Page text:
The Despicable Me Minion look is prime for the toy market too and, in turn, while watching the film, evokes this gotta-have-it mentality. They’re pudgy little yellow figures with enormous eyes. Not only will a stuffed animal like that catch a parent’s eye, but a kid is going to be absolutely thrilled with it, too.

Minions in the Factory

A Living, Breathing Minion… On-screen

But a cute looking toy only goes so far. If your big-screen little critter is going to pack an appeal well beyond the credits, they’ve got to have charming personalities to go along with it, and the Minions most certainly do.

Clearly Minions are capable of thinking, but they don’t seem to have the mental capacity of humans, making their behavior all the more innocent, childlike and endlessly amusing. Think about it. Picture an adult doing some mundane daily chore. Now pluck that adult out and replace him or her with a cute kid. It completely changes the appeal of the task, right? Minions have the same effect.

Two human henchmen waiting for Gru and Lucy to make their escape from the mall? Boring. Two little Minions manning the getaway car? Funny stuff. A team of firemen barging into the room when a fire ignites? Typical. A brigade of Minions putting out the flames? Hilarious. There’s even this completely random scene during which the Minions hold a huge party inside Gru’s factory for no apparent reason. Just before I could scowl at the nonsensical story addition, the sight of Minions clinking glasses and singing gibberish forces a smile to creep across my face.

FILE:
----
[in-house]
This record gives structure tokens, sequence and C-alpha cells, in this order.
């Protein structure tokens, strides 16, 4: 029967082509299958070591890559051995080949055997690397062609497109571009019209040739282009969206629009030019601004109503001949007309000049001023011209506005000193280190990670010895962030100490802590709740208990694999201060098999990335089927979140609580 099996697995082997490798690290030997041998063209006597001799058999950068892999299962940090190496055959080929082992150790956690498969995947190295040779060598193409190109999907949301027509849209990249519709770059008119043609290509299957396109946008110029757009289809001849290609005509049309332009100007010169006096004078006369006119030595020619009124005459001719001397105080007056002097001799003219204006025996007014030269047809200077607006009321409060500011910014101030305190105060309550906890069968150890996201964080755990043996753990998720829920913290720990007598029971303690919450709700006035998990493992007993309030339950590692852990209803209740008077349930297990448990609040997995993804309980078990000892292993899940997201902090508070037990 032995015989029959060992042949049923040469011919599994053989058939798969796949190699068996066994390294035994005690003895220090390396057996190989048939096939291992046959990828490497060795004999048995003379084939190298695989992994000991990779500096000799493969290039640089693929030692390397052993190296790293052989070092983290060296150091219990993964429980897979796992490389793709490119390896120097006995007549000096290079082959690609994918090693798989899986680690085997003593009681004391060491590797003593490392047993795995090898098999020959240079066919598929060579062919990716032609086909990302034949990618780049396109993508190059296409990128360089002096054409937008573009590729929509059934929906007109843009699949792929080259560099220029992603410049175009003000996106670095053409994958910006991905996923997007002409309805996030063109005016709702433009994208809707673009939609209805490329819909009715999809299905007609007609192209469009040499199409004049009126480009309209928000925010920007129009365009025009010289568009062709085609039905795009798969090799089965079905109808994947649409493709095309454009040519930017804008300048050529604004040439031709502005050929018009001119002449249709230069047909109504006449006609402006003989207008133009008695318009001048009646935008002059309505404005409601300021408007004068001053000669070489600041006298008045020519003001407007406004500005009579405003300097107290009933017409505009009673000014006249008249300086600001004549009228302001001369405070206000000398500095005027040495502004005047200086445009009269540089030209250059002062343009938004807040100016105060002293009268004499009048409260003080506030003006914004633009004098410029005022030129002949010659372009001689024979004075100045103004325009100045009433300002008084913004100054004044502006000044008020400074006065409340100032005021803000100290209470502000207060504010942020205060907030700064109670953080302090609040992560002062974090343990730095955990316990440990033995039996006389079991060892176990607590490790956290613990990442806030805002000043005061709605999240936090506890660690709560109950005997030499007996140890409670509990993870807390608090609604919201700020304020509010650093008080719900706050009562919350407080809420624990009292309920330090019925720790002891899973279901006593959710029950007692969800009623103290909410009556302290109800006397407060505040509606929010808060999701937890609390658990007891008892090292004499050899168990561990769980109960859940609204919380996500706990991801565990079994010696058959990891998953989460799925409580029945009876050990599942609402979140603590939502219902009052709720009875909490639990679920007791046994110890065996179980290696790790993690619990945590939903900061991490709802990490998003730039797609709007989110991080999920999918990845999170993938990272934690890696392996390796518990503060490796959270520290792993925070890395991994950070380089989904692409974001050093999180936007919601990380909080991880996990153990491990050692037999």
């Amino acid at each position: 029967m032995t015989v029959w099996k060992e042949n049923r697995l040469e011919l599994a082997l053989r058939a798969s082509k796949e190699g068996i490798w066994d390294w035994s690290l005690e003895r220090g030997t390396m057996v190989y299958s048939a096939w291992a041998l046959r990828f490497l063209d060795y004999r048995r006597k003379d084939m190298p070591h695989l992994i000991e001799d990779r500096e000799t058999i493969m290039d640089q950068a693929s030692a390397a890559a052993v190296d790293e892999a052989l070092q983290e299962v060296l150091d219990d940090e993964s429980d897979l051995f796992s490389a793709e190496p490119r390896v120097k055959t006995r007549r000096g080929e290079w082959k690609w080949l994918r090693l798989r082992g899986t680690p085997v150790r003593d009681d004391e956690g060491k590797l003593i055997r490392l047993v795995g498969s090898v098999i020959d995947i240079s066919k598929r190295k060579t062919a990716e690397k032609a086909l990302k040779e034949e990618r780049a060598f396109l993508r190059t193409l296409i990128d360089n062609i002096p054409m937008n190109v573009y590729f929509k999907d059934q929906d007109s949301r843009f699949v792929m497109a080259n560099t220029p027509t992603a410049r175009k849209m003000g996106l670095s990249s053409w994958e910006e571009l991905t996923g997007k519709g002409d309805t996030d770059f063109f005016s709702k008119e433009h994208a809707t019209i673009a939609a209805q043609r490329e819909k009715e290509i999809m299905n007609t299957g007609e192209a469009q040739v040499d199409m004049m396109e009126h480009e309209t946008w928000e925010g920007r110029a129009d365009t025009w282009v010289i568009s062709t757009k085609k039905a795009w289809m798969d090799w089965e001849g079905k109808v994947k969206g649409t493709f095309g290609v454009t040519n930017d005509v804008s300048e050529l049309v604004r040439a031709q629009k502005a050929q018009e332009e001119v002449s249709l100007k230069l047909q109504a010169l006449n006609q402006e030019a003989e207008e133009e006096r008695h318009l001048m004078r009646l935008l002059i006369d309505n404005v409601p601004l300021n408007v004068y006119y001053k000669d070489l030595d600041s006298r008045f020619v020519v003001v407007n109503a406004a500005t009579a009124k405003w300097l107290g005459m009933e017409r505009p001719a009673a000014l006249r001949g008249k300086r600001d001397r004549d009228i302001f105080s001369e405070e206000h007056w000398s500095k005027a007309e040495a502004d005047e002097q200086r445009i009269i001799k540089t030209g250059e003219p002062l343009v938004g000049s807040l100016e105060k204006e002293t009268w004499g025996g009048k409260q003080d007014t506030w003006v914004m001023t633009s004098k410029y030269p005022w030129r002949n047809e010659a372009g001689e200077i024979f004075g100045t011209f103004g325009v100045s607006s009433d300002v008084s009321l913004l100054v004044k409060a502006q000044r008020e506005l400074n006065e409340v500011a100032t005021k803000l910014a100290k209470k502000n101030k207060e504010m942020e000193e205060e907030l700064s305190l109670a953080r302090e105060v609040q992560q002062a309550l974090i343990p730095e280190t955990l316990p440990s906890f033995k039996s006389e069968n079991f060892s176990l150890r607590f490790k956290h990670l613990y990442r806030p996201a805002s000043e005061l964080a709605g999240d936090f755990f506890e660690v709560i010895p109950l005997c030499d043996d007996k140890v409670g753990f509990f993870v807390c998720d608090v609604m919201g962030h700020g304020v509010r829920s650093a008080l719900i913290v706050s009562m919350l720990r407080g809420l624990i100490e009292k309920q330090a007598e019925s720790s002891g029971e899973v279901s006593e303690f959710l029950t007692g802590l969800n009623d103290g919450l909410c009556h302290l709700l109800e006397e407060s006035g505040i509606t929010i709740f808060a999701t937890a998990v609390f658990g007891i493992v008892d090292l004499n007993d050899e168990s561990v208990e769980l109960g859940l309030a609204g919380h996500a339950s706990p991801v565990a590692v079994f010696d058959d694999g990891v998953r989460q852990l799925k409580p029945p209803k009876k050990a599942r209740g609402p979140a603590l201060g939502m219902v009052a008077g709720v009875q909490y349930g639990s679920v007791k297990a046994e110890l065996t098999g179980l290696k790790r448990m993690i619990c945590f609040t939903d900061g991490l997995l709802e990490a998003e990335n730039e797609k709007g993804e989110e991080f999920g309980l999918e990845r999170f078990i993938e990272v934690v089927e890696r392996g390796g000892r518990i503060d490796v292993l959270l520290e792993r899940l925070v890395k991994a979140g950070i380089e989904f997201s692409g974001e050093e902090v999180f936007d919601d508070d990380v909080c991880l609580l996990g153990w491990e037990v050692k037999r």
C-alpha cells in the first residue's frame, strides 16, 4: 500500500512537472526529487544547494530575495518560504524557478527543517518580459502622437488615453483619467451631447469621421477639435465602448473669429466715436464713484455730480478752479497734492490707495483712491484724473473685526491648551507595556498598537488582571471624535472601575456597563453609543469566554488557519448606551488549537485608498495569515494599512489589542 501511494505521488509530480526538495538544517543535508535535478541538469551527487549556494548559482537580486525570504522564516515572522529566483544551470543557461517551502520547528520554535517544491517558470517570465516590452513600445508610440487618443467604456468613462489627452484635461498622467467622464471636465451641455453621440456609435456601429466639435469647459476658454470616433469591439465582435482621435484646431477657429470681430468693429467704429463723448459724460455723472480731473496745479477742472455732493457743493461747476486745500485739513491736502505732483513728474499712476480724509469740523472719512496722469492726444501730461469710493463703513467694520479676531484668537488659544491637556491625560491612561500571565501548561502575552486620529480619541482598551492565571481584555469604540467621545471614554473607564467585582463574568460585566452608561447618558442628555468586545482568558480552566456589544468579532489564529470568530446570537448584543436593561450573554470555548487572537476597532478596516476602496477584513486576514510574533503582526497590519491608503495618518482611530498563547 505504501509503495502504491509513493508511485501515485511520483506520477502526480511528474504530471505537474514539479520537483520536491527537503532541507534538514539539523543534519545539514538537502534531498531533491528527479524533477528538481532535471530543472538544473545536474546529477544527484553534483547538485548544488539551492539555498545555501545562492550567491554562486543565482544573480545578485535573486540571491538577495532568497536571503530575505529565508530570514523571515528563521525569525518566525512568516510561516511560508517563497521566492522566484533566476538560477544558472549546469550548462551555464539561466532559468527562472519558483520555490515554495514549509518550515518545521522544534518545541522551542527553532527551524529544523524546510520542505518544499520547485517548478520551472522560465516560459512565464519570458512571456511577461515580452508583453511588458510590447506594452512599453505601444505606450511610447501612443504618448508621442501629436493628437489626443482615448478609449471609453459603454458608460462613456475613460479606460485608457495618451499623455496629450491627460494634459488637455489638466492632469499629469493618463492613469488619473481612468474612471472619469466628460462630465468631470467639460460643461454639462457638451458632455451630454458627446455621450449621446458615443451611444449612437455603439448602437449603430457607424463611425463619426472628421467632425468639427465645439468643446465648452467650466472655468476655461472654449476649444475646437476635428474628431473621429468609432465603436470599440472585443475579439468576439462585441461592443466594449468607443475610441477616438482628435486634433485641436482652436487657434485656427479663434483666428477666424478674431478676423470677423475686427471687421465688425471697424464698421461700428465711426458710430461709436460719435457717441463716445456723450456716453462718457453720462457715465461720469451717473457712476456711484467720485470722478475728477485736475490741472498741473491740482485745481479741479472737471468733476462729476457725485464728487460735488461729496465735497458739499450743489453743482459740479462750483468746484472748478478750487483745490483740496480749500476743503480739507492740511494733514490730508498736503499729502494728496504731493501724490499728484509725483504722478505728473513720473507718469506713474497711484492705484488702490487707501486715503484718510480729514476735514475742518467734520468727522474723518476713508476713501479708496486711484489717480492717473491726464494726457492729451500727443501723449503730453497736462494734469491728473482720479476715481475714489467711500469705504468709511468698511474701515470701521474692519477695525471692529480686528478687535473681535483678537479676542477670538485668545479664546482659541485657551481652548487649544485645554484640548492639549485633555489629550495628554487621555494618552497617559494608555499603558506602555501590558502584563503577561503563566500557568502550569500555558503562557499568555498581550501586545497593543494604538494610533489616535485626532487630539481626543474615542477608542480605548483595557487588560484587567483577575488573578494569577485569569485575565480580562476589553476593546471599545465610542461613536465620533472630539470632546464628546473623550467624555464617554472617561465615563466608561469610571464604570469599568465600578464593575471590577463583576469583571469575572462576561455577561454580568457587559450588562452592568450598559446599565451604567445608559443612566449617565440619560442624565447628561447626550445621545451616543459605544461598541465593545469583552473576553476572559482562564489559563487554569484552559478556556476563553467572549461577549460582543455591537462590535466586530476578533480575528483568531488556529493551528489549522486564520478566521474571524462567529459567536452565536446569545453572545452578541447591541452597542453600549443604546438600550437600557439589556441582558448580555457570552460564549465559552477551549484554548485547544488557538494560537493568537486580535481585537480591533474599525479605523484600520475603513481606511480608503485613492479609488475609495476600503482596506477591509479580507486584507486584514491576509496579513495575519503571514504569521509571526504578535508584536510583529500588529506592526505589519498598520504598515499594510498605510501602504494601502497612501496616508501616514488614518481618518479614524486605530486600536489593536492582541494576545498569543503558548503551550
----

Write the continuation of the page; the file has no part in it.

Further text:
Similarly, Minion speak also makes anything the Minions try to say immensely more entertaining than any line of human dialogue. And, even better, it’s full of surprises. Just when you think you’ve had enough of their babbling and it might start to get on your nerves, they have this outrageous version of a word you vaguely recognize and you can’t help but giggle.

Many Minions

Despicable Me vs. Minions

Gru isn’t a weak character by any means and his relationship with Margo, Agnes, and Edith is truly heartwarming, but like the first Despicable Me, in Despicable Me 2 the Minions completely steal the show. Even with a successfully established sense of urgency surrounding Gru’s mission to save the world, it’s easy to forget the big picture when the narrative cuts away from Gru and his human counterparts, and focuses on a Minion moment.

In fact, it almost seems as though directors Pierre Coffin and Chris Renaud (who also voice the Minions) might have been testing the waters for the Minions movie. Unlike the first film where the Minions were well woven into Gru’s world, here they almost have a subplot of their own. It actually almost feels like the Minions are the commercial breaks to Gru’s main programming. The formatting doesn’t serve Despicable Me 2 very well as it distorts the pacing quite a bit, but the fact that you genuinely look forward to those little Minion getaways proves that the Minions movie is the way to go.

With a July 4 weekend opening, Despicable Me 2 is bound to match or surpass the first film’s $56.4 million start and go on to earn Gru a third film, but come December 19, 2014, Minions could prove to be the more lucrative stars. It’s been three years since Despicable Me hit theaters and the Minions have been present in pop culture ever since. With only about a year and half between Despicable Me 2 and Minions, Sandra Bullock leading the voice cast, and the film getting a Christmas time release, the Minions could really wind up taking over the world.

In conclusion: I want a Minion and I want one NOW!